Wednesday, November 8, 2006

Bellevue approves ?linkage? ordinance

Council OKs legislation despite concerns over housing market


By JASON KAUFFMAN
Express Staff Writer

Steve Fairbrother

Concerns about a proposed ordinance's potential impacts on Bellevue citizens and the city's housing market were foremost on the minds of city officials and residents at a public meeting at Bellevue City Hall last Thursday.

Despite this, members of the Bellevue City Council somewhat reluctantly approved the new affordable housing ordinance requiring developers to mitigate for the housing demand created by new construction, whether residential or commercial.

Halfway through the meeting, the ordinance passed with a split 5-1 vote. Councilwoman Vivian Ivie provided the lone dissenting vote against the linkage ordinance.

Last Thursday's passage of the new ordinance was preceded by the Bellevue City Council's Oct. 12 approval of an inclusionary housing ordinance. That ordinance requires developers to provide a certain percentage of affordable, deed-restricted homes in new residential housing projects throughout Bellevue.

Despite their approval of the new law, some City Council members expressed concerns about its potential negative impacts on the city.

Councilman Steve Fairbrother, unquestionably a strong proponent of adding to Bellevue's affordable housing supply, questioned whether the new ordinance will harm the city's housing market.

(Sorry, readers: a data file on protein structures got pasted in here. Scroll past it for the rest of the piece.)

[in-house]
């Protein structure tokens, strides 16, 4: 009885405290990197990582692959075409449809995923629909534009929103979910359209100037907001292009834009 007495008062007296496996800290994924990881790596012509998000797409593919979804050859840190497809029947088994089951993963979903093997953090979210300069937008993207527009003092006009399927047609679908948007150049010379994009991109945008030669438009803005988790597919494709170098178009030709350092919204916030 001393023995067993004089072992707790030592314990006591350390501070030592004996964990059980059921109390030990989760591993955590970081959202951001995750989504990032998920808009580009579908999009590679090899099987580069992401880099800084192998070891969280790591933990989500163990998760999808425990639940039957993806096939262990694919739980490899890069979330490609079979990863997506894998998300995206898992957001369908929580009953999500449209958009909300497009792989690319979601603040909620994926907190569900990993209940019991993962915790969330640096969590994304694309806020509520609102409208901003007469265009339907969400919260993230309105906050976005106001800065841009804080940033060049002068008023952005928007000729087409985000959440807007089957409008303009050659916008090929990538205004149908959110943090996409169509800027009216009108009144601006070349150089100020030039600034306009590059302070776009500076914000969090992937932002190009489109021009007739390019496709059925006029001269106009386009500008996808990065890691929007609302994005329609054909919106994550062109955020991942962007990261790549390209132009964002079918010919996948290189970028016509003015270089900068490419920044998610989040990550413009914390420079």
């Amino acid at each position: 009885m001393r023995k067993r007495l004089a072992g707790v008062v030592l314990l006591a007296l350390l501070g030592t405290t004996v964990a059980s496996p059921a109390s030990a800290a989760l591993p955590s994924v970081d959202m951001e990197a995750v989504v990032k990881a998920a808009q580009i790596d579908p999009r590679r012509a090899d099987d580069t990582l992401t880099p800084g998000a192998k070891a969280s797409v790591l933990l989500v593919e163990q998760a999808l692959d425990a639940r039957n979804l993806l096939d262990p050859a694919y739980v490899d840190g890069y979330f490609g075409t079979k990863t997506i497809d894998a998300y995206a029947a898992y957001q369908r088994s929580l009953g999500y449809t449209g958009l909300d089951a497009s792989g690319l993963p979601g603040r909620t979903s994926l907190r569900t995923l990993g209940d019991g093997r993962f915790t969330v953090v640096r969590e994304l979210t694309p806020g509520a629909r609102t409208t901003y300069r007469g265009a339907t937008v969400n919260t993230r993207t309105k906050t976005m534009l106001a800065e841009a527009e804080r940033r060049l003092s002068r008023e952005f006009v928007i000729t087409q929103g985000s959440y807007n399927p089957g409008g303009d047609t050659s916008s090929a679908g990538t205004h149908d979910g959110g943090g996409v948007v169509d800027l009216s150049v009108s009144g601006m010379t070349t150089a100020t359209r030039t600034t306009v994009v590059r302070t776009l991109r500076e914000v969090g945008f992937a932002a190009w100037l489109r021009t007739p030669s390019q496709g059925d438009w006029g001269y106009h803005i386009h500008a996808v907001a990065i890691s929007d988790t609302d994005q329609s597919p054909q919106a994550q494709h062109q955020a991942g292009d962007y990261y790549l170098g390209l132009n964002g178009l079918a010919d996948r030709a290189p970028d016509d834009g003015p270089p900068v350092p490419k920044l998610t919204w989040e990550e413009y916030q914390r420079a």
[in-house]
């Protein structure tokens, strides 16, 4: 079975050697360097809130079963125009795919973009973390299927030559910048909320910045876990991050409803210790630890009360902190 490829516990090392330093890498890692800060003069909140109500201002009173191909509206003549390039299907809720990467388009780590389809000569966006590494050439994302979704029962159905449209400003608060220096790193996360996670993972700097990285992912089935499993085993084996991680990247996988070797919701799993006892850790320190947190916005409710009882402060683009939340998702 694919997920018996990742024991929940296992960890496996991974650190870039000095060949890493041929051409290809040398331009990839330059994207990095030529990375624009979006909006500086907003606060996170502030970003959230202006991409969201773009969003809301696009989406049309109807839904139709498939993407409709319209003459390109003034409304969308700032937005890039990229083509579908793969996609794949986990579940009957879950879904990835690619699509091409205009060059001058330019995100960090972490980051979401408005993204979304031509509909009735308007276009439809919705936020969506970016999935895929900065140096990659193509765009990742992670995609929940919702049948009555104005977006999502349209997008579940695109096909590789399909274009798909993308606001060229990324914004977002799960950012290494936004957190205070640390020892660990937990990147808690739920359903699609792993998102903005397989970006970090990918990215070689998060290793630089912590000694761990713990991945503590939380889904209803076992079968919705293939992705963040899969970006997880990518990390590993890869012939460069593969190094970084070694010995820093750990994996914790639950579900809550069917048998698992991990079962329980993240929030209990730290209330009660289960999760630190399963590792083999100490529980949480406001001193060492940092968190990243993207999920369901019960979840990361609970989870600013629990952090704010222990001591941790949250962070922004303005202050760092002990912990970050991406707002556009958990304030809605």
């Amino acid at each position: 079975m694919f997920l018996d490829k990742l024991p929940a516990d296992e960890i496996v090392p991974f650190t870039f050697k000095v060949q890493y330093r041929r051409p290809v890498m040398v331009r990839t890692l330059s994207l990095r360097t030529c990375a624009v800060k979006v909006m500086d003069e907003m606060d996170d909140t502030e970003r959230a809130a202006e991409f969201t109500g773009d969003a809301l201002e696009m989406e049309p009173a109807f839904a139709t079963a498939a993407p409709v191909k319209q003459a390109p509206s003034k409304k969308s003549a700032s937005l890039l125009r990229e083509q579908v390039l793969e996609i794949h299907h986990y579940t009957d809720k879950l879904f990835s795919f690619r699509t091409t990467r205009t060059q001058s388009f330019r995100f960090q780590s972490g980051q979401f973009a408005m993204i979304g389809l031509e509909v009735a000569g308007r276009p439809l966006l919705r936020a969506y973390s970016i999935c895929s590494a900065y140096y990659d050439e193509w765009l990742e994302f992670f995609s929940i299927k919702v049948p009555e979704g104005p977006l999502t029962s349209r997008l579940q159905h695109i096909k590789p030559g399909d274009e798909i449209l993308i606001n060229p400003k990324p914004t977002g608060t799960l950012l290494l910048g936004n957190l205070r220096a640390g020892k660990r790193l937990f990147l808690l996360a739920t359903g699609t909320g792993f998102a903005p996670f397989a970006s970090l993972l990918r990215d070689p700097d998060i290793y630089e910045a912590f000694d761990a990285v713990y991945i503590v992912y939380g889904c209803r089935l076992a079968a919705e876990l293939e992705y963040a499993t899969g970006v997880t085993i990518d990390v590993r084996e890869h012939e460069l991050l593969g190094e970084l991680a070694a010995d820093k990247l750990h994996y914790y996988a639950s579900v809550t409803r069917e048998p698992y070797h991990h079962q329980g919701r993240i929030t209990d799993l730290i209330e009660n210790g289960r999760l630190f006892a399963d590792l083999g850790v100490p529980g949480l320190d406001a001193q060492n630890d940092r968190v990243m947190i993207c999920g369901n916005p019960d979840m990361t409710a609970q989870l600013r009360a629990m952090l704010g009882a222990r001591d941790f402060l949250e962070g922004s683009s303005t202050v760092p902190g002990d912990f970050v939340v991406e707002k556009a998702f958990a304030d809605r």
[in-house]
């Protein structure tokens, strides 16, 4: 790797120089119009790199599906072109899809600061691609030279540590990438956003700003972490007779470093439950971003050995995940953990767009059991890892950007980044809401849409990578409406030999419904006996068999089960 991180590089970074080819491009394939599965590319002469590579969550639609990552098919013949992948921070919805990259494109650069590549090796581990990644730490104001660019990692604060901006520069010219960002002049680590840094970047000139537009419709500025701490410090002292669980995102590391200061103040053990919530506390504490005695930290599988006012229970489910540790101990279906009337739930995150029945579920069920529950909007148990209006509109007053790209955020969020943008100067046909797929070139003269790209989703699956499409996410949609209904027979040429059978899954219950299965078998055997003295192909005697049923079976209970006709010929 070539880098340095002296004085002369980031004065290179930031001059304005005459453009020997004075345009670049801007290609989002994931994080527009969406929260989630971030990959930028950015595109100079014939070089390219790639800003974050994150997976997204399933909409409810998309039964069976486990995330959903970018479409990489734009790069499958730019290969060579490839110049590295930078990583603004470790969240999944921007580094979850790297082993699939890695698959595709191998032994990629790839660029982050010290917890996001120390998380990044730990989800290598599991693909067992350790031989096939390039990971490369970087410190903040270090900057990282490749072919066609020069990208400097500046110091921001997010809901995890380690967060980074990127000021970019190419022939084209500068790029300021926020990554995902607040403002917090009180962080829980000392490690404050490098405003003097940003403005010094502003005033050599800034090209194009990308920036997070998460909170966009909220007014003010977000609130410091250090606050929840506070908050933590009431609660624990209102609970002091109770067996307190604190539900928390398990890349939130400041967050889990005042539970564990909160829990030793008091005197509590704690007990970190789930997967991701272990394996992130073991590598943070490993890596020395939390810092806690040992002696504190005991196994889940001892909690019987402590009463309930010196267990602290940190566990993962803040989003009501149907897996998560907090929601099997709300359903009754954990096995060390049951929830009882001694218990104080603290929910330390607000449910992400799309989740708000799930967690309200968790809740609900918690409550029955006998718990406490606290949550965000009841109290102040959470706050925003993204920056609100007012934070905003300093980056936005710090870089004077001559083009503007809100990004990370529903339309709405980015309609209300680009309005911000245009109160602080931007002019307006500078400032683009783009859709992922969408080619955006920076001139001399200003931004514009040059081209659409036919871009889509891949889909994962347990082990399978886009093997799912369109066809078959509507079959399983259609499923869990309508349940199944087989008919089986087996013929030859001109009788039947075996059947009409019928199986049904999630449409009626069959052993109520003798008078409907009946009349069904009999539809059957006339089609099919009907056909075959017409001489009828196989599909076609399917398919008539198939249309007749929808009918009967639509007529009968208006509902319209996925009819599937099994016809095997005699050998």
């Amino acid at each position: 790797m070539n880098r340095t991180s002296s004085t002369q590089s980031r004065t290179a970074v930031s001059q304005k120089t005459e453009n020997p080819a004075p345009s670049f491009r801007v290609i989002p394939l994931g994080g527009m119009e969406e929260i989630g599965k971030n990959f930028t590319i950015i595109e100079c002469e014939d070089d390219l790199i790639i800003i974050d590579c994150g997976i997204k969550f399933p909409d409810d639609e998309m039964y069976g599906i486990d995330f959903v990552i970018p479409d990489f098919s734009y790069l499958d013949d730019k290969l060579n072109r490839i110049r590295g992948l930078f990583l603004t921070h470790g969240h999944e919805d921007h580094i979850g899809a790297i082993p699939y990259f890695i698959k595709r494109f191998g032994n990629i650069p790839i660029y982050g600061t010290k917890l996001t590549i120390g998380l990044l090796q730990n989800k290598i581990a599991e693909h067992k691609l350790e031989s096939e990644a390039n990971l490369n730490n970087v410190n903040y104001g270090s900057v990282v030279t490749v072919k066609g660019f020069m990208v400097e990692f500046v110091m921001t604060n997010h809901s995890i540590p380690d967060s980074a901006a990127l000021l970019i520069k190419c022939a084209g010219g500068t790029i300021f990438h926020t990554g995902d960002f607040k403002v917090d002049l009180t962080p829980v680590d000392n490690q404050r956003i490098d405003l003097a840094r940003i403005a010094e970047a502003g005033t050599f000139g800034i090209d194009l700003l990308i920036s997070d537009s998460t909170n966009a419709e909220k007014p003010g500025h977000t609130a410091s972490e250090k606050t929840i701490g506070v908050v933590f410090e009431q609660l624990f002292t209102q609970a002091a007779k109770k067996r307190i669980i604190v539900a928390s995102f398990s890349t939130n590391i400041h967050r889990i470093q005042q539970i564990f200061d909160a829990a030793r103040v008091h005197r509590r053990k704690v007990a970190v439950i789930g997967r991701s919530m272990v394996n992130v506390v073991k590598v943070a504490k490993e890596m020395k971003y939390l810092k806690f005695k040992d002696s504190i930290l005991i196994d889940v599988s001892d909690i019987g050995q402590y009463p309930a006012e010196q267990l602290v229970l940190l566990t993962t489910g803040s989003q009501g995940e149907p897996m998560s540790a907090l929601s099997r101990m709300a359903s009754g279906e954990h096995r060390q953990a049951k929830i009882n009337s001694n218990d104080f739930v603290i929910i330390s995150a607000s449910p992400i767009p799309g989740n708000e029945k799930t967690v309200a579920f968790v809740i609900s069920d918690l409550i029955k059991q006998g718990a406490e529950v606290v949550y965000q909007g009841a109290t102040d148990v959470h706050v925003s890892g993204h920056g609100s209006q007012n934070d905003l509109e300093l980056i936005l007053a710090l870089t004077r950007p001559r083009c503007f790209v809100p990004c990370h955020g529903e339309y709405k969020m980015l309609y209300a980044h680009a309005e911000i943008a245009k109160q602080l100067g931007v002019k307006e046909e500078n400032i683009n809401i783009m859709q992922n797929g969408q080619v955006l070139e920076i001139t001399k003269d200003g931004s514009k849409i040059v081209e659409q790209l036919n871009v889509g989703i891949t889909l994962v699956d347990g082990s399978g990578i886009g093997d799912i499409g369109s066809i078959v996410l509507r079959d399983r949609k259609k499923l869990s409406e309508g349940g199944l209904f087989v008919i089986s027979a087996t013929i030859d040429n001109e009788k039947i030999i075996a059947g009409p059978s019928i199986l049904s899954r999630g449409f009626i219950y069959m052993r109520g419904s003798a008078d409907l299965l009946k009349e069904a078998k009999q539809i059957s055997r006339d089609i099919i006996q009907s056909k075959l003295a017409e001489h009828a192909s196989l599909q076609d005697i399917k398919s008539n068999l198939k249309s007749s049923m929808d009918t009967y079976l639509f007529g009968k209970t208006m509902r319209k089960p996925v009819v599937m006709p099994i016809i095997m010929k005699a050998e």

"Are we providing housing for Bellevue or are we providing housing for the rest of the valley?" Fairbrother asked. "Are people going to balk at coming to Bellevue and building a house? That worries me."

John Gaeddert, a planning consultant working for Bellevue, said the city could tailor the new ordinance to better address the needs spelled out by the City Council.

"You could weight the entire system to benefit those who are employed in Bellevue," Gaeddert said.

In line with the concerns they expressed, several members of the Bellevue City Council said they would prefer to review the effectiveness of the linkage ordinance within at least six months after its implementation.

Reviewing the ordinance will give the City Council the opportunity to judge its success and possibly make changes to make it more effective, Mahoney said.

In other Bellevue news:

· The City Council discussed and approved a resolution establishing fees for payment in-lieu of workforce housing under the city's inclusionary housing and workforce housing linkage ordinances.

· The City Council approved several amendments to the city's floodplain ordinance. The changes affect those sections of the ordinance concerned with the definition of riparian protection setbacks and riparian protection setback regulations.




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